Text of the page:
Efforts by banks, private companies, and the government to weigh the use of repossessed homes as housing options for families who lost their houses to the earthquakes are a wise initiative.
Knowing how soon certain structures listed as unoccupied residences might be available would represent an opportunity for those families now living in camps, because their homes completely collapsed or are in unsafe conditions, to start going back to normal life.
Local authorities have taken a wise step by starting meeting with banks to see, among other things, how many homes with a value that falls under the social interest line could result in alternatives for the relocation of homeless families in the southwestern region of the island.
As part of these efforts, the initiative includes a voucher program to enable these vulnerable families to access safe and affordable housing in the short term. The cooperation of the investment sector should be part of these efforts, as well as the creation of conditions to facilitate access. Subsidizing housing insurance with emergency funds could be among the clauses that could be considered.
Other safe housing alternatives already known are Section 8 housing vouchers which offer subsidies to rent homes or apartments.
According to preliminary official estimates, until last week, there were 800 homes impacted by the earthquake in the island´s southwestern region. Of that total, 641 were completely or partially collapsed. Six villages with a total population of about 247,268 in a region with an unemployment rate of between 11 and 15 percent show the greatest need for housing following the earthquakes.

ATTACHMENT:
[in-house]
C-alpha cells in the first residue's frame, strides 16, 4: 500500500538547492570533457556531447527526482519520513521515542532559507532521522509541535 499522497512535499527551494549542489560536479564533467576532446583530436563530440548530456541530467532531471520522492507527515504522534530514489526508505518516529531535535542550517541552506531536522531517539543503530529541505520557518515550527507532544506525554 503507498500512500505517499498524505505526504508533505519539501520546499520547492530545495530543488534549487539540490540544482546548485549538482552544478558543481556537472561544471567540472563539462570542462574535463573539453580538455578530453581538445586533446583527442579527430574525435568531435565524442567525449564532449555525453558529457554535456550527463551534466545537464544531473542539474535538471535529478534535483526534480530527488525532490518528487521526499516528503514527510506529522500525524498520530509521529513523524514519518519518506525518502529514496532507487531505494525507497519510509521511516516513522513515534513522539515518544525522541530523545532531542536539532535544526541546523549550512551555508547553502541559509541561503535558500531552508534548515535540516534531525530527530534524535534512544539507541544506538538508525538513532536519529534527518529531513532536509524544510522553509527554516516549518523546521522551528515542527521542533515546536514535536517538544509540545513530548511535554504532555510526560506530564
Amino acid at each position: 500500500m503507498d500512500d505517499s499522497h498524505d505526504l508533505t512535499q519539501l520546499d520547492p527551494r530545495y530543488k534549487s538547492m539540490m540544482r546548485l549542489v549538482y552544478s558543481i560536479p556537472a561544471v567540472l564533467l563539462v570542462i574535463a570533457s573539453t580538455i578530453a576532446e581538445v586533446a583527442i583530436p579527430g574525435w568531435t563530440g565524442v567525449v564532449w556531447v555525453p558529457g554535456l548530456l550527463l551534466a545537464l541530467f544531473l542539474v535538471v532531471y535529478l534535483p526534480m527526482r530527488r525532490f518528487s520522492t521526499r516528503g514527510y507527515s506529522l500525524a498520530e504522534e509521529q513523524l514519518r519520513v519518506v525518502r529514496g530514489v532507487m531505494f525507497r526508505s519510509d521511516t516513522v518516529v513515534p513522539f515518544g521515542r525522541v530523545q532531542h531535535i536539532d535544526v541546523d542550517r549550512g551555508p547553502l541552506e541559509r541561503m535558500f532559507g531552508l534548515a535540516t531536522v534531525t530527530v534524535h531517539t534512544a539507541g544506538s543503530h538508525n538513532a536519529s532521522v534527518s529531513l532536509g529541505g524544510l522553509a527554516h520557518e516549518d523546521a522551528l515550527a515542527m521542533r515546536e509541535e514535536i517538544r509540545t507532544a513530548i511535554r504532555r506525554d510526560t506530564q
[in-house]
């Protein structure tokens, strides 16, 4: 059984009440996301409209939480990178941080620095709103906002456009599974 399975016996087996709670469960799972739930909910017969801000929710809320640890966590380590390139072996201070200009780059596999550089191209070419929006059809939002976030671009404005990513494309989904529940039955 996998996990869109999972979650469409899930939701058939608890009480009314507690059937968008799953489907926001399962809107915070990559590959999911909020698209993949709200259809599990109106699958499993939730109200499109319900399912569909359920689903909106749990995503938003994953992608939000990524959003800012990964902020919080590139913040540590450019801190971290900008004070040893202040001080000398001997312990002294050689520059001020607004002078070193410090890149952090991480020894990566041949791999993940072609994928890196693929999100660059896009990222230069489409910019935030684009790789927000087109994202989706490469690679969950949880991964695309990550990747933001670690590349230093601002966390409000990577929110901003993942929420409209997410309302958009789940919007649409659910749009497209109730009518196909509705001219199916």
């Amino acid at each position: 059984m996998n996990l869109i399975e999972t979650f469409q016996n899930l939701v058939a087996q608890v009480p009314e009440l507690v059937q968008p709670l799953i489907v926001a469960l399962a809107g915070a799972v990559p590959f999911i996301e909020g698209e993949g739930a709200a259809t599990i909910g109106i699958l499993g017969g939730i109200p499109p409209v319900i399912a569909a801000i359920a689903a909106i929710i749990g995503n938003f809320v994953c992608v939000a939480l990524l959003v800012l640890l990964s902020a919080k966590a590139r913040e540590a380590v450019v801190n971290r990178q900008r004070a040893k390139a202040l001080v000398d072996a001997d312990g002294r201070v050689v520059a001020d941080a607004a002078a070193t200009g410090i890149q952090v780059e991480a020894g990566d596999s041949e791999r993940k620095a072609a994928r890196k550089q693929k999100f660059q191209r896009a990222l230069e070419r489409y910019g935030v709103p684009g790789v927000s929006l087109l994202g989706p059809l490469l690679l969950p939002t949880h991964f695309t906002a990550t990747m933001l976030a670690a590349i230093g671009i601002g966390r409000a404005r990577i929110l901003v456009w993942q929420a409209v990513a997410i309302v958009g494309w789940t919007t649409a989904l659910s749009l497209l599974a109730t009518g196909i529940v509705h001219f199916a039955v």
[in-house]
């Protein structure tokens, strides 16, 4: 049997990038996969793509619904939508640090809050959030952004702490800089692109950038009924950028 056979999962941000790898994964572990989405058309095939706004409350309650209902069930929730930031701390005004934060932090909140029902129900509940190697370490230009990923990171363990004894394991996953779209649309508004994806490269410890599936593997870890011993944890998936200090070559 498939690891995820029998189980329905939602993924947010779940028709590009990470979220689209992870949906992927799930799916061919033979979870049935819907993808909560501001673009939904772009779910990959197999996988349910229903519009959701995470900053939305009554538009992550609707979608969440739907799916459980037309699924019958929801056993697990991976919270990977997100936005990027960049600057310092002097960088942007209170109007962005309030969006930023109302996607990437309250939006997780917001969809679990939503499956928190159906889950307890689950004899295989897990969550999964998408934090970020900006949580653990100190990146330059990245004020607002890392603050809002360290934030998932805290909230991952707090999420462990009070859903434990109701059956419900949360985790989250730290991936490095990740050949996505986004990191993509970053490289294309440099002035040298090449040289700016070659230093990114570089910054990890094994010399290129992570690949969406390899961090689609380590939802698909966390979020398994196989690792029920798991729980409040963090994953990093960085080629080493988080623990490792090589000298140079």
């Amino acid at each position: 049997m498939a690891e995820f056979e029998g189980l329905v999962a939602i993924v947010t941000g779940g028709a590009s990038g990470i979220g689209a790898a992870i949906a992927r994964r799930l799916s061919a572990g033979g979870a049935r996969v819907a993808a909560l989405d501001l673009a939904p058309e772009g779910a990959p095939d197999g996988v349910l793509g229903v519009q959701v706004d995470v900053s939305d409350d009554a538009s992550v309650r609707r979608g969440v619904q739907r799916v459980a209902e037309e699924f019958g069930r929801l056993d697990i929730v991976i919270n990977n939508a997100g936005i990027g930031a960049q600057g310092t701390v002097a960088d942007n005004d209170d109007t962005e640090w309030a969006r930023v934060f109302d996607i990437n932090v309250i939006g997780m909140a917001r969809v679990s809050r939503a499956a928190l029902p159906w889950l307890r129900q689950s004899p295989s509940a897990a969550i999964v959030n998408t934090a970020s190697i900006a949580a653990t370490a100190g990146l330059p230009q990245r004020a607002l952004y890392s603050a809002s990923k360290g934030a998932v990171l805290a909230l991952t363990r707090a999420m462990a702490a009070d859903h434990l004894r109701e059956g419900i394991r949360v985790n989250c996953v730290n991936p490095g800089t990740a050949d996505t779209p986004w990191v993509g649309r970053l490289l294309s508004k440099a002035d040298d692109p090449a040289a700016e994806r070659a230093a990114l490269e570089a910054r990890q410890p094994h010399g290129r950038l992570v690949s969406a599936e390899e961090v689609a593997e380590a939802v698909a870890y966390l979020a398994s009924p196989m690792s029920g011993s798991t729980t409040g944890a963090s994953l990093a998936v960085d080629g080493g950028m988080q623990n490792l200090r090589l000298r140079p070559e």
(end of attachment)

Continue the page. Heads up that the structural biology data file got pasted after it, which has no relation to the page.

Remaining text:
It is crucial that efforts to provide residential alternatives for this population involve the timely and integrated participation of teams from the Housing Department, the Office of the Commissioner of Financial Institutions, the banking and investment sectors, as well as federal authorities linked to emergency relief funds.
As part of the efforts, it will be essential to break down bureaucratic barriers in order to address the main needs of the most vulnerable citizens who lack a roof and family support, among other things that affect their quality of life. Mayors of municipalities that have not been severely affected by the earthquakes are also called upon to present low-cost housing alternatives to attract victims willing to move into their towns.
Efforts of all sectors not only help in assisting the victims but also in boosting the repossessed properties markets while encouraging people to stay in Puerto Rico.
It will be also appropriate to review government responses in other jurisdictions that have experienced similar emergencies to those on the island. We have recently heard the idea to review a model adopted after Hurricane Katrina in the United States, where unoccupied houses were transferred to victims, through grants from the federal Community Development Disaster Management Program (CDBG-DR).
While all immediate considerations are a priority for those affected by the earthquake, new alternatives identified to quickly respond to the island's safe housing needs should be extended to citizens who lost their homes due to the 2017 hurricanes and who are still living in structures with awnings and other inadequate conditions.
Puerto Rico must urgently, and in an organized manner, address the serious needs for safe housing, as part of crucial changes to fight poverty and promote better development conditions for our children and the rest of the population. The initiative must respond to a comprehensive and coherent public policy focused on the island´s recovery.